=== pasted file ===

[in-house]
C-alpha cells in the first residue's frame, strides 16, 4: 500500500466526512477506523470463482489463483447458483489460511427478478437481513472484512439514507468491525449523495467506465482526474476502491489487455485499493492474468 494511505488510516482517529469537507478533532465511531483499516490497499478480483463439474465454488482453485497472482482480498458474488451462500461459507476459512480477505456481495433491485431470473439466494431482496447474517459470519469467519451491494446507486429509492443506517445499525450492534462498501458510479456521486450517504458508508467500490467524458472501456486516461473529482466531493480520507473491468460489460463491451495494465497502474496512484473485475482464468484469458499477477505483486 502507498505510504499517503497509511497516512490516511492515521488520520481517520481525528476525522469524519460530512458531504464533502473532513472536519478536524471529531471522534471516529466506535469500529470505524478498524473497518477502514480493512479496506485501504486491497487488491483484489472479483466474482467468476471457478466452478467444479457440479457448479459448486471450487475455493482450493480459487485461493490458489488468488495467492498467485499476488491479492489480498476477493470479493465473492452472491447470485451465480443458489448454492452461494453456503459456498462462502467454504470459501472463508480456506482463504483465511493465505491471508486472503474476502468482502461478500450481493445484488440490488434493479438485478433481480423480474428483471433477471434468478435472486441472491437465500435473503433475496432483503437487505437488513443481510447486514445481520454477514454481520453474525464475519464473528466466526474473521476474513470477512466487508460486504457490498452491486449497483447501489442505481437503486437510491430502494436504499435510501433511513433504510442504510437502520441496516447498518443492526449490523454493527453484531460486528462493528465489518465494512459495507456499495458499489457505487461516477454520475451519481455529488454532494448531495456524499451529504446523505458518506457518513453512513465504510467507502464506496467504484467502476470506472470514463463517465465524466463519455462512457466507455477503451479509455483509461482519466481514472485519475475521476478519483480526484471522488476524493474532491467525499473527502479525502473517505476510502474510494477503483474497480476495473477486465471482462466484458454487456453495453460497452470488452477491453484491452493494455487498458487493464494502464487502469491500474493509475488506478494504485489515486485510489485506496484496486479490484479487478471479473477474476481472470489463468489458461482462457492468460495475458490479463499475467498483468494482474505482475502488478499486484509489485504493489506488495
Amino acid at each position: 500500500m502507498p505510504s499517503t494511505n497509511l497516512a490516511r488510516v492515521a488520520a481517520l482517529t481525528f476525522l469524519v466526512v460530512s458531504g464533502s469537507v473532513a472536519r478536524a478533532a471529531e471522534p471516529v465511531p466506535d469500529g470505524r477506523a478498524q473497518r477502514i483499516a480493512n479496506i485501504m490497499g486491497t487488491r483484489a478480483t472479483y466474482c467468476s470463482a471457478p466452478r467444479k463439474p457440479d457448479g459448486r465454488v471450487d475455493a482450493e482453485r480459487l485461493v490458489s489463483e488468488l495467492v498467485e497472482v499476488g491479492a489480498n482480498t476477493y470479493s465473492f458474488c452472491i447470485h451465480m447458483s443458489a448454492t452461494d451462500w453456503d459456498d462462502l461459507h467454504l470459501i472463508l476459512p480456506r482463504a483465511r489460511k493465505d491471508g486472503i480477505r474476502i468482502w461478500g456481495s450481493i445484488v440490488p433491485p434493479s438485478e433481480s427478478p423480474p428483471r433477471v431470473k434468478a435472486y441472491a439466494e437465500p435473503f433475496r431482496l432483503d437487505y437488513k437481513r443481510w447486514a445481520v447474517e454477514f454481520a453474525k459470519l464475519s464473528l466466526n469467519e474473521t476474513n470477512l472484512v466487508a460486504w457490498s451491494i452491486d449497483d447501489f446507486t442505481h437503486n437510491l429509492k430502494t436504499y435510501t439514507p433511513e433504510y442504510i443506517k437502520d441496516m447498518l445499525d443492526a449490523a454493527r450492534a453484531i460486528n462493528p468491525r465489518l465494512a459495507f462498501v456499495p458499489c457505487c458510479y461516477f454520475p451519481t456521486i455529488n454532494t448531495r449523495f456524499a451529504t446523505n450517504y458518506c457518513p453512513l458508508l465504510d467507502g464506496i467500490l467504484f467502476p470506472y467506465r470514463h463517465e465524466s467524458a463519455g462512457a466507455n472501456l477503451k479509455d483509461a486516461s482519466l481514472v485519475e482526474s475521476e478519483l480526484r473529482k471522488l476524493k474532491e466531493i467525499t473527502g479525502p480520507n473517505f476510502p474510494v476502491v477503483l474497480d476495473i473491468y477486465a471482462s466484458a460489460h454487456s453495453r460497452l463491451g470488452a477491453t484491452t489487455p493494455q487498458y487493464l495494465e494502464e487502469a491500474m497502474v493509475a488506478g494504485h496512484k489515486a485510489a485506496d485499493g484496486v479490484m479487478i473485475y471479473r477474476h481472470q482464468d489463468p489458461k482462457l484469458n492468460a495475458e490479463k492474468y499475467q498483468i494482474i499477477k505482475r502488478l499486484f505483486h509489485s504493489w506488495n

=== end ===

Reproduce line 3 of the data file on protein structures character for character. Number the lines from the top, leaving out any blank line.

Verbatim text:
Amino acid at each position: 500500500m502507498p505510504s499517503t494511505n497509511l497516512a490516511r488510516v492515521a488520520a481517520l482517529t481525528f476525522l469524519v466526512v460530512s458531504g464533502s469537507v473532513a472536519r478536524a478533532a471529531e471522534p471516529v465511531p466506535d469500529g470505524r477506523a478498524q473497518r477502514i483499516a480493512n479496506i485501504m490497499g486491497t487488491r483484489a478480483t472479483y466474482c467468476s470463482a471457478p466452478r467444479k463439474p457440479d457448479g459448486r465454488v471450487d475455493a482450493e482453485r480459487l485461493v490458489s489463483e488468488l495467492v498467485e497472482v499476488g491479492a489480498n482480498t476477493y470479493s465473492f458474488c452472491i447470485h451465480m447458483s443458489a448454492t452461494d451462500w453456503d459456498d462462502l461459507h467454504l470459501i472463508l476459512p480456506r482463504a483465511r489460511k493465505d491471508g486472503i480477505r474476502i468482502w461478500g456481495s450481493i445484488v440490488p433491485p434493479s438485478e433481480s427478478p423480474p428483471r433477471v431470473k434468478a435472486y441472491a439466494e437465500p435473503f433475496r431482496l432483503d437487505y437488513k437481513r443481510w447486514a445481520v447474517e454477514f454481520a453474525k459470519l464475519s464473528l466466526n469467519e474473521t476474513n470477512l472484512v466487508a460486504w457490498s451491494i452491486d449497483d447501489f446507486t442505481h437503486n437510491l429509492k430502494t436504499y435510501t439514507p433511513e433504510y442504510i443506517k437502520d441496516m447498518l445499525d443492526a449490523a454493527r450492534a453484531i460486528n462493528p468491525r465489518l465494512a459495507f462498501v456499495p458499489c457505487c458510479y461516477f454520475p451519481t456521486i455529488n454532494t448531495r449523495f456524499a451529504t446523505n450517504y458518506c457518513p453512513l458508508l465504510d467507502g464506496i467500490l467504484f467502476p470506472y467506465r470514463h463517465e465524466s467524458a463519455g462512457a466507455n472501456l477503451k479509455d483509461a486516461s482519466l481514472v485519475e482526474s475521476e478519483l480526484r473529482k471522488l476524493k474532491e466531493i467525499t473527502g479525502p480520507n473517505f476510502p474510494v476502491v477503483l474497480d476495473i473491468y477486465a471482462s466484458a460489460h454487456s453495453r460497452l463491451g470488452a477491453t484491452t489487455p493494455q487498458y487493464l495494465e494502464e487502469a491500474m497502474v493509475a488506478g494504485h496512484k489515486a485510489a485506496d485499493g484496486v479490484m479487478i473485475y471479473r477474476h481472470q482464468d489463468p489458461k482462457l484469458n492468460a495475458e490479463k492474468y499475467q498483468i494482474i499477477k505482475r502488478l499486484f505483486h509489485s504493489w506488495n